Channeling Bill Withers, I believe his words best reflect what I hope I teach my children about friendships:

Lean on me, when you're not strong
And I'll be your friend
I'll help you carry on
For it won't be long
'Til I'm gonna need
Somebody to lean on

Please swallow your pride
If I have things you need to borrow
For no one can fill those of your needs
That you won't let show

When Kirsten isn’t hanging out with her fabulous friends or trying to make new friends, she is a professor of Communication Studies at the State University of New York.  She is the mama of twin 6 year old girls.

Friday, November 9, 2012

Round and Round and Round We Go

I am a hopeful parent of two beautiful children.
I know exactly how lucky I am.
My son has autism and my daughter is a handful, and I tell this to people who ask me to describe them not because I’m a whiner or not hopeful or ungrateful, but because I like to own my story.
I am also a hopeful parent to myself, because I’ve never stopped trying to raise and nurture the complicated kid within myself, the one who wanted to control uncontrollable parents, who wanted to fix the problems in the world, who wanted everyone to like her. This is my real problem child, more than a handful, developmentally in a kerfuffle and if I could figure out how to deal with that I’d be pretty proud of myself, but it’s that inner child who most challenges my hope -- after all, I’ve been at this for about four decades.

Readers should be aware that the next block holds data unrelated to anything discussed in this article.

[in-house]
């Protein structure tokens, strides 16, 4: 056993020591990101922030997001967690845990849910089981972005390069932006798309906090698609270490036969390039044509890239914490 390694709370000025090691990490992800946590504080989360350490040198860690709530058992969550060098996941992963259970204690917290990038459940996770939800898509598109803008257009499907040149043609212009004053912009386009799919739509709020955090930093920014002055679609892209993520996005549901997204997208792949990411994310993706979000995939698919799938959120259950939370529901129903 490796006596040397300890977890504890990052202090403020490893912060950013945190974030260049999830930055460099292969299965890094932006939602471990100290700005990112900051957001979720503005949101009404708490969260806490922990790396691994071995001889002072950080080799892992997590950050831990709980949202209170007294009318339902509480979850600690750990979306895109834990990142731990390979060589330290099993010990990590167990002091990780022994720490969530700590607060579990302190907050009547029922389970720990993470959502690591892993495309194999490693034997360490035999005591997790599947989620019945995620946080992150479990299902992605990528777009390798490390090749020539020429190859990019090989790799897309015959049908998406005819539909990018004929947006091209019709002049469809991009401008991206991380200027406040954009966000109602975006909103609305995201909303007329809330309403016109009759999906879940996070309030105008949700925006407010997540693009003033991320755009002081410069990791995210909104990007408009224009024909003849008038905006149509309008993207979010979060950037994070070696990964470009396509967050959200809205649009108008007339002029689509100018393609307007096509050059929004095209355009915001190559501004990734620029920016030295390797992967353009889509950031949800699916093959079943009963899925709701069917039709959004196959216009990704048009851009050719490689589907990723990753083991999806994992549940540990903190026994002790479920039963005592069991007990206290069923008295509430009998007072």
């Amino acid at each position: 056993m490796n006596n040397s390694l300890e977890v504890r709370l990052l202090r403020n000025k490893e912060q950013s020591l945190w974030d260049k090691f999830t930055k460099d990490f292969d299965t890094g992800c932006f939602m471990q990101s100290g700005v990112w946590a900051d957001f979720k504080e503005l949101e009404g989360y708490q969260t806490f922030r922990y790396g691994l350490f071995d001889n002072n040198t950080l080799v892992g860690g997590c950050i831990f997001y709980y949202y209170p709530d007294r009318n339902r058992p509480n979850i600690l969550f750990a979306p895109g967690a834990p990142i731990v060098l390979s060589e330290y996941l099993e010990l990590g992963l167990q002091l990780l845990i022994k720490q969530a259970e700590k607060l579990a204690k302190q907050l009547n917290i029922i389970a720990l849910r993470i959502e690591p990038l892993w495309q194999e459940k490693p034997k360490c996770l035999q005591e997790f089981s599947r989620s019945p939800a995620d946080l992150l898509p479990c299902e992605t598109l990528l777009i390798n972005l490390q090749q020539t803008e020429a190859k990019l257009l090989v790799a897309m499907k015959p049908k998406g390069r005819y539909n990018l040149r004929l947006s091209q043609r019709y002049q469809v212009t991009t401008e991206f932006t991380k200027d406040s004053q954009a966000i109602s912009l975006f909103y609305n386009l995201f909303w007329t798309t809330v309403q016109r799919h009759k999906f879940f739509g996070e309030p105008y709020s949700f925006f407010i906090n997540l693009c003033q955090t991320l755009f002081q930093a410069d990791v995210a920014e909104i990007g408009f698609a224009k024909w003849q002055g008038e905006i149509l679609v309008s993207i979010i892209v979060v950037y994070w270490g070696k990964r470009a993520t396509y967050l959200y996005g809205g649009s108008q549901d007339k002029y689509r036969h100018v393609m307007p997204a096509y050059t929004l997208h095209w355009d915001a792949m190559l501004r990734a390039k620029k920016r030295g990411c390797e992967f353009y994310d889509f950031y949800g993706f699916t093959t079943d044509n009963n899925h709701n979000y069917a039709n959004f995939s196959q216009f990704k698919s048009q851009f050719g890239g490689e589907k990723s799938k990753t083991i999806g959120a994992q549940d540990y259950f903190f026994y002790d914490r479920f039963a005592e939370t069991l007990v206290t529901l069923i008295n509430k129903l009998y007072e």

My great struggle in life is to remember that all the members of my family have different kinds of needs, and that’s okay.
The other day a very nice person invited my family to participate in an event, and I am sure that my response lacked grace, made it seem like I don’t appreciate my life; I have been thinking ever since why it is that I often end up in situations like that when I try to explain why we can’t, or won’t, or just don’t do things the way most families do. I end up trying to explain that, well, my son has autism and my daughter, well, she is kind of a handful, and then they usually tell me: Kids are kids, all kids are handfuls. What I hear is, “Why don’t you just do like I do? Don’t you know your children are beautiful? Don’t you know you are lucky? Are you a whiner?” Then the little kid in me feels defensive, wants to please everyone, wants to control the universe, and I end up saying something even less helpful, and the spiral ensues.

Then I come home and dwell about it.

And write blog posts.

And so here we are.